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Reviews for the week of May 1, 2000.

Monday:
U-571

U-571
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Alhough Matthew McConaughey is an excellent actor, it certainly doesn't make U-571 an excellent movie.

McConaughey plays Lt.Tyler of a marine group sent on a special World War II mission. Their job is to board a Nazi submarine and steal the enigma machine, a sort of sophisticated decoder-ring type device that the Nazis use to transmit secret messages to each other. If the Americans get their hands on the enigma machine, they can interpret the Nazis' plans and makes their own plans for counterattack.

Tyler and his crew pose as Nazi mechanics arriving to fix the Nazi submarine. Almost immediately upon boarding the sub, they are discovered, and firing starts. The American ship is destroyed, along with its crew, including the captain. That leaves Tyler in charge.

After overtaking the sub, the Americans must find a way to avoid a nearby Nazi destroyer and escape with the enigma machine.

U-571 isn't the most stale war movie I've seen, but it's no Saving Private Ryan. The acting is certainly commendable though, and there are several suspenseful scenes.

Audio VersionThere wasn't anything I disliked about U-571; it just wasn't riveting. This movie is interesting for a little while, but lasted longer than my attention. I thought it was predictable, but then, that might be because I already knew who won World War II. (I knew history class was a waste of time. It spoiled this movie for me!)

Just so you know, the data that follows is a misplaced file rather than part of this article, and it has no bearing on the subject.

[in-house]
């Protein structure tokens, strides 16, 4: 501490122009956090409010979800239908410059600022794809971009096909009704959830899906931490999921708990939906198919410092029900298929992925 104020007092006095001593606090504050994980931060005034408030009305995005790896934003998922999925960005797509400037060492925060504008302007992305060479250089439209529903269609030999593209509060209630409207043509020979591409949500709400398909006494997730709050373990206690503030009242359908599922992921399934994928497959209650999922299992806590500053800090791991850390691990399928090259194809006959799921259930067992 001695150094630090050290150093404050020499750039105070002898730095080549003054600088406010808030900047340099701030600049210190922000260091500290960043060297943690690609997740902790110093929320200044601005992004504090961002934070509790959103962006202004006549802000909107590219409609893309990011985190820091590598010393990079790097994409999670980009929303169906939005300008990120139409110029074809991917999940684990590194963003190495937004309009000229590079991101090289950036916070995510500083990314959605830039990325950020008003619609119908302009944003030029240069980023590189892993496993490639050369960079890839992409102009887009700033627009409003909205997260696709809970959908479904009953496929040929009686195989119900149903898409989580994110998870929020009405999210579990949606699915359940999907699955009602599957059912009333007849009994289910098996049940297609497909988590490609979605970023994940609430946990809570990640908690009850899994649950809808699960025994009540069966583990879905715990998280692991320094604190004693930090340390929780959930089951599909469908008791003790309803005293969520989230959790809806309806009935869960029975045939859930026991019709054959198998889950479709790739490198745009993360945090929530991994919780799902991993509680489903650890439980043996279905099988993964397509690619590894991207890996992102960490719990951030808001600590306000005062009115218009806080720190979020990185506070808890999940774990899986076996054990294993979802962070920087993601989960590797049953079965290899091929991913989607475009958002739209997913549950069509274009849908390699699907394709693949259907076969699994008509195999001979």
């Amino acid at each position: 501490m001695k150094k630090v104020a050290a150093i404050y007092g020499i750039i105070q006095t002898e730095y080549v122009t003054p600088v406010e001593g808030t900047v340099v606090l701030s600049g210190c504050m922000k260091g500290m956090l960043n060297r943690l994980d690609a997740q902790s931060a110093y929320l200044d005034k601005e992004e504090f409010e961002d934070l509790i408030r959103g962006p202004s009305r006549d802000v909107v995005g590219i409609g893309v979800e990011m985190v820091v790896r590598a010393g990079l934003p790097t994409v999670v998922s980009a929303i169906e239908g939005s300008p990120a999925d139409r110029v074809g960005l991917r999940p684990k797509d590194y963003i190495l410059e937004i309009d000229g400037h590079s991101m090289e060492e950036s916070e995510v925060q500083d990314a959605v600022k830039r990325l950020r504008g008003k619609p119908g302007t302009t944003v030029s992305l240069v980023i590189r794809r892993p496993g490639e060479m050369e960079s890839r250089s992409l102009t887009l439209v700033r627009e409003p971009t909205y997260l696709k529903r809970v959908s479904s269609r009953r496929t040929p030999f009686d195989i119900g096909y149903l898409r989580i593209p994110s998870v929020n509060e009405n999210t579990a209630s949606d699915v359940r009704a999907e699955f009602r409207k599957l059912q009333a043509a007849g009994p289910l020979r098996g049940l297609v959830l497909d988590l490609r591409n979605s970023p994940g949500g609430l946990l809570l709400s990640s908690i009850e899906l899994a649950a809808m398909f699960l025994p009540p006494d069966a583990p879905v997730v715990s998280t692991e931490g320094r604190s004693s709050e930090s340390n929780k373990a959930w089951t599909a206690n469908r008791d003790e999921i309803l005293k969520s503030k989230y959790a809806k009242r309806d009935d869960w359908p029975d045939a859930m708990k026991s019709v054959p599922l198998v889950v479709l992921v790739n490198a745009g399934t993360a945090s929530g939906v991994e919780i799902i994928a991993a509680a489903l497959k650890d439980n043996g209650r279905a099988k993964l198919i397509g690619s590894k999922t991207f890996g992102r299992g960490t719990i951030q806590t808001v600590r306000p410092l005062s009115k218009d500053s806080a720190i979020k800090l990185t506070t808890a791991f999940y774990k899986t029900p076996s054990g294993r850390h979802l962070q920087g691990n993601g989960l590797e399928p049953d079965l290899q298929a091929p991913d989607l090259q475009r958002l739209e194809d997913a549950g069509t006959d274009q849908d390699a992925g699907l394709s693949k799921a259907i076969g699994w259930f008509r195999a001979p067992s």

My Rating = Two Stars

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Friday:
Love and Basketball

Love and Basketball
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Love and Basketball begins promisingly enough, but that's the problem: All the good stuff is at the beginning of this movie, and it quickly dries up.

The movie is divided into quarters (like basketball games, I'm guessing) and the first quarter starts when eleven-year-old Monica Wright (Sanaa Lathan) moves into a new neighborhood. She challenges several neighborhood boys to a game of basketball, and that's how her relationship with Quincy (Omar Epps) begins.

Later, in their senior year of high school, Monica and Quincy, now both aspiring professional basketball players, get romantically involved. Their romance lasts through a few months of college, and then they break up. They don't see each other for five years, at which point Quincy is engaged to someone else.

Love and Basketball was amusing and quick-paced for the first forty-five minutes, but then it started to drag. It is ridiculously obvious what is going to happen. If this movie traveled a road of highly entertaining scenes to reach its obvious final destination, that would be forgivable. However, the entertaining dialogue ends around the time that Monica and Quincy break up, and from that point on the movie just limps along like an injured athlete.

Even basketball fans might not necessarily enjoy this movie, because it lacks many actual basketball scenes. (That was one of the movie's good points, in my opinion.)But since the plot is lacking too, I still didn't like it.

My Rating = Two Stars

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